SXSW 2024: The XP Recap

Photo by Mat Hayward/Getty Images for Audible at SXSW
Photo by Mat Hayward/Getty Images for Audible at SXSW

The XP Land team descended on Austin for SXSW 2024, and we immediately immersed ourselves in the controlled chaos. For us, it was an opportunity to connect with fellow experiential creatives, brands and experience makers. There was also more XP industry content on the agenda than ever before.

The event kicked off March 4-7 with SXSW EDU and then rolled into the festival (interactive, culture and film, followed by music) from March 8-16. It’s a lot, y’all — hundreds of speakers and sessions, official and unofficial brands blanketing the city, and a lifetime’s worth of BBQ and tech bros. 

It seems like every year someone declares South-By “dead” or having “jumped the shark.” We disagree. For a 37-year-old festival, SXSW continues to evolve and experiment in pretty remarkable ways. At the very least, we can’t help marveling at XLISTER Hugh Forrest and his team’s massive feat in the sheer amount of official SXSW programming around the city. We did, of course, come back with a few trends and outstanding tidbits to share with our fellow experiential architects. 


Without a doubt, Austin has always been a character in the play that is SXSW. The festival is primarily concentrated downtown, stretching from South Congress to Red River, with the hottest spots on Rainey and the infamous Dirty Sixth Street, so named for its college-town vibe.

Although SXSW hasn’t released the official number of attendees for the 2024 edition, it’s safe to say that beyond the 300K+ expected from around the world, many more people came to Austin with no intention of buying a $2,000 badge but with every intention of sampling experiences outside the official activities. And we didn’t need to look far to find parties and brand activations that didn’t require a SXSW credential to get in.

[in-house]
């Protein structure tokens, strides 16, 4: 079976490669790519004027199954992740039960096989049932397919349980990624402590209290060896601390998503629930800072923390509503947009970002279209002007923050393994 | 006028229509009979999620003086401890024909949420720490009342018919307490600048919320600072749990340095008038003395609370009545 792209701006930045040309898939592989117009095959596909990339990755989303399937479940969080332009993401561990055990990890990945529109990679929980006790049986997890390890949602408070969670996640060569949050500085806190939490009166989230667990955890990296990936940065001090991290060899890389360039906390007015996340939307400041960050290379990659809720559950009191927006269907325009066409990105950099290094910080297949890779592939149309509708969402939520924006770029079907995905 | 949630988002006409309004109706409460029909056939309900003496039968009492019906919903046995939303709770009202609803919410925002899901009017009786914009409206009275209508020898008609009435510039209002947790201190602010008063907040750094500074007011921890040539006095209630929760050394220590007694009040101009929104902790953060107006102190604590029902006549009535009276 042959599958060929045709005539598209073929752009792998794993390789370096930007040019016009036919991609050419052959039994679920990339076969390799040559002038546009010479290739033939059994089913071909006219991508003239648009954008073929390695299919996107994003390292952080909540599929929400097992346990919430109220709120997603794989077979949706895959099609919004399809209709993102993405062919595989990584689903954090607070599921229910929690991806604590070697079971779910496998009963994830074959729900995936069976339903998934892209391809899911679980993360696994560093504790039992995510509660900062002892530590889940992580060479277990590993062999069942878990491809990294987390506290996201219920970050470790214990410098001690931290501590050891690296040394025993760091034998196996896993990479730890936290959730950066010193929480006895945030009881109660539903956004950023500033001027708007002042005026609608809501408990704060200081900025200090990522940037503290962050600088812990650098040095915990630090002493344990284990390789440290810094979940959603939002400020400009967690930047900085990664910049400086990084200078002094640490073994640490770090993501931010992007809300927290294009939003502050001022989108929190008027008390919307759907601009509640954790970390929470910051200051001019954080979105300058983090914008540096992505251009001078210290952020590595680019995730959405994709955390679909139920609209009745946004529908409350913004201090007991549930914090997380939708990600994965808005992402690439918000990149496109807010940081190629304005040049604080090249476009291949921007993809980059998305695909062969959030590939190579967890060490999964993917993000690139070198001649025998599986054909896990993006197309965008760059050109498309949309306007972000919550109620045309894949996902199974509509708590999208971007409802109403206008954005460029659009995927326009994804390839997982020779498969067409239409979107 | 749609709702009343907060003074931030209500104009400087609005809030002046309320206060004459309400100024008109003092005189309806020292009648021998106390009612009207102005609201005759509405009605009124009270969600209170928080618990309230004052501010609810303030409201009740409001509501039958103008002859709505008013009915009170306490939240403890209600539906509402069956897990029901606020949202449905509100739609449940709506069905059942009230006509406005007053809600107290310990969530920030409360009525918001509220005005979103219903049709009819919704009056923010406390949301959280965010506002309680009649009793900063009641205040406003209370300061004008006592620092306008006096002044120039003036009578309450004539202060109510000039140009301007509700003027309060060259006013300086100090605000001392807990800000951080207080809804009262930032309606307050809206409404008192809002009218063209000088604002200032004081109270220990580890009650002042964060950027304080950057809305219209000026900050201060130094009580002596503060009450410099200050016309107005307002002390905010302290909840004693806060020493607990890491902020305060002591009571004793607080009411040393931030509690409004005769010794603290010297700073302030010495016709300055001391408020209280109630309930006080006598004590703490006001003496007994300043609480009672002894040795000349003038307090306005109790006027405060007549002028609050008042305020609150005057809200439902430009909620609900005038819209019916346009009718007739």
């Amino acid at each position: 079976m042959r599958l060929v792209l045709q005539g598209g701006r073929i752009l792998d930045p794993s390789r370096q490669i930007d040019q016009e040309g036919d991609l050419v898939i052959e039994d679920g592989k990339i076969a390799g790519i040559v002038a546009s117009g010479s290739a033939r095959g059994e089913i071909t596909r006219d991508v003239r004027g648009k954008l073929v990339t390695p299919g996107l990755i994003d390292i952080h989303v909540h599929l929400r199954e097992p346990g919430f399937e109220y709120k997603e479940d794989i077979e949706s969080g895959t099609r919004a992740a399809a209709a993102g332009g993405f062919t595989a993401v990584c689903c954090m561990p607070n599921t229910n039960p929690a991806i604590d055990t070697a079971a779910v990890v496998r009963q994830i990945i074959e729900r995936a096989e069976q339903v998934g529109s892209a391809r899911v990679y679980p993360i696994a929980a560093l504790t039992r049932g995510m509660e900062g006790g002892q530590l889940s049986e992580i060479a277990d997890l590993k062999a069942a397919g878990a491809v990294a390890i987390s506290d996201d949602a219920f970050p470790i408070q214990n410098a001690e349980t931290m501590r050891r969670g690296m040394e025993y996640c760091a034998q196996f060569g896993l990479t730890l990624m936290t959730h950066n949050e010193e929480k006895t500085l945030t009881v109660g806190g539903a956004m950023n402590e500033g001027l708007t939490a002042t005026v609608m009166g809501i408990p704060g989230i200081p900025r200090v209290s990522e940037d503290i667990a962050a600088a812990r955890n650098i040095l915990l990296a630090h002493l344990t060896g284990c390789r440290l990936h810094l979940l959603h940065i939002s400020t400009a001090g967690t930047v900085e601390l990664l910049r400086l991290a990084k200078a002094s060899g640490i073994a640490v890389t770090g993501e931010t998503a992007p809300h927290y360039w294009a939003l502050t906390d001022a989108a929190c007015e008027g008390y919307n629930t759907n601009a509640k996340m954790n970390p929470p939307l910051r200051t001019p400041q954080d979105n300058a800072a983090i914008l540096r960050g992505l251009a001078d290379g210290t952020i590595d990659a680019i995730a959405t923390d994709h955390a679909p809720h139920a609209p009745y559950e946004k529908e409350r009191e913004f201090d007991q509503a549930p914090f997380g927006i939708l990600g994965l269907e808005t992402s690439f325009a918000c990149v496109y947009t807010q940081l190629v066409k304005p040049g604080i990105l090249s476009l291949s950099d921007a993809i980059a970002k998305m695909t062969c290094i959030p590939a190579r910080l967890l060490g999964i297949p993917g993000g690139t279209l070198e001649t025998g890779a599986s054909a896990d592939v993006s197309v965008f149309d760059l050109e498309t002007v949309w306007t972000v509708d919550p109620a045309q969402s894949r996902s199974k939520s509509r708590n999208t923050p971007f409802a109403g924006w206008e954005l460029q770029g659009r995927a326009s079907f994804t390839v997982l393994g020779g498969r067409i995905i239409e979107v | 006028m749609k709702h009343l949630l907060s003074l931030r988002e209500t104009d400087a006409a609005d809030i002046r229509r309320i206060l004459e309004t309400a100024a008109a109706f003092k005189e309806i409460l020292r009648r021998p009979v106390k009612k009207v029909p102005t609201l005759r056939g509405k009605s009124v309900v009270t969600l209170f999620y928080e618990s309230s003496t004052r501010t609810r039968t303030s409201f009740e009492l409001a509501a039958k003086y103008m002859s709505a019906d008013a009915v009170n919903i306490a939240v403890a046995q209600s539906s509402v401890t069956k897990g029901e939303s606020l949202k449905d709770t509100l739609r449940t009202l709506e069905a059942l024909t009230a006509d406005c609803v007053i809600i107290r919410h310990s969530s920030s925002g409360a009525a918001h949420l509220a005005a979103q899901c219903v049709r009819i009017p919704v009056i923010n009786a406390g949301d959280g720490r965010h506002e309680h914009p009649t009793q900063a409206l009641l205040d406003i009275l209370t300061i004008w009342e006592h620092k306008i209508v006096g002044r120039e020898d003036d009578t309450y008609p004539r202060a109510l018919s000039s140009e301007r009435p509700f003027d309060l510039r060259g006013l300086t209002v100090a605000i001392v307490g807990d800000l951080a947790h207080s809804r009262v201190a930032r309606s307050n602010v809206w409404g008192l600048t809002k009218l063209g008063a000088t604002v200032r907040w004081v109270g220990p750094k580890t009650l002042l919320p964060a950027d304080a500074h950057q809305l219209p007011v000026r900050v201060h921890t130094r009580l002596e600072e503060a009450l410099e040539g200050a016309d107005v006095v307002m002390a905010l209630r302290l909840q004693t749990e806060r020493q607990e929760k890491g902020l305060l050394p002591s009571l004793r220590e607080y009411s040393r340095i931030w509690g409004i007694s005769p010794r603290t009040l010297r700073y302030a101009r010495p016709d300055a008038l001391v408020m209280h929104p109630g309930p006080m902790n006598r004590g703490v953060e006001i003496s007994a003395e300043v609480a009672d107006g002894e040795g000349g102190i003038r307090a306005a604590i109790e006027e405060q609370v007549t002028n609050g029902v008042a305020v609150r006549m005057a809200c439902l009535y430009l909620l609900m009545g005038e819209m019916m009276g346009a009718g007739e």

The Audible Sound Experience, for example, had two lines — one for South-By attendees and one for non–badge holders. The civilian line to get into the carnival-themed activation seemed to snake around the block day and night. Likewise, pop-ups such as the Fast Company Grill, The Equality Lounge by the Female Quotient and Canada House (and other location-based experiences) welcomed visitors regardless of their official SXSW status. 

This is, of course, great for the city of Austin.

This year’s event is expected to exceed the $380 million that boosted the city’s economy in 2023. And the throngs of people only add to the social media and citywide buzz for the festival. But the sheer number of unofficial events happening across the city did have the effect of spreading badge-holding festivalgoers thin (i.e., half-empty content sessions for even the most well-known speakers). On the other hand, an abundance of choice means that the most popular sessions will be the most well-attended and hardest to get into (like the live recording of Kara Swisher and Scott Galloway’s Pivot podcast on Saturday). Note to our XP selves, sometimes less programming is more. 


Our team was particularly interested in checking out the brand activations, from high-end (House of Robb by Robb Report) to mass-consumer (LaCroix House), to try and understand “the why” behind their presence at SXSW. Unfortunately, we didn’t find a lot of originality, problem-solving or storytelling.

Much of what we saw was brands creating a cookie-cutter activation that went something like this: take over an existing structure, brand it a “house,” feature talks and panel interviews, include one to two free drinks, add in some pay-to-play activations that don’t really add to the narrative, and hand out swag. There were exceptions, like the Audible Sound Experience (kitschy carnival, but lacking a strong tie-in to the brand), the return of the Paramount+ Lodge (Instagram-worthy experiences from IP ranging from Mean Girls to Survivor), Sharpie x Papermate Studio (a nonstop doodlefest), Shipt (brightly colored shopping carts delivering SXSW survival kits) and Porsche: Full Service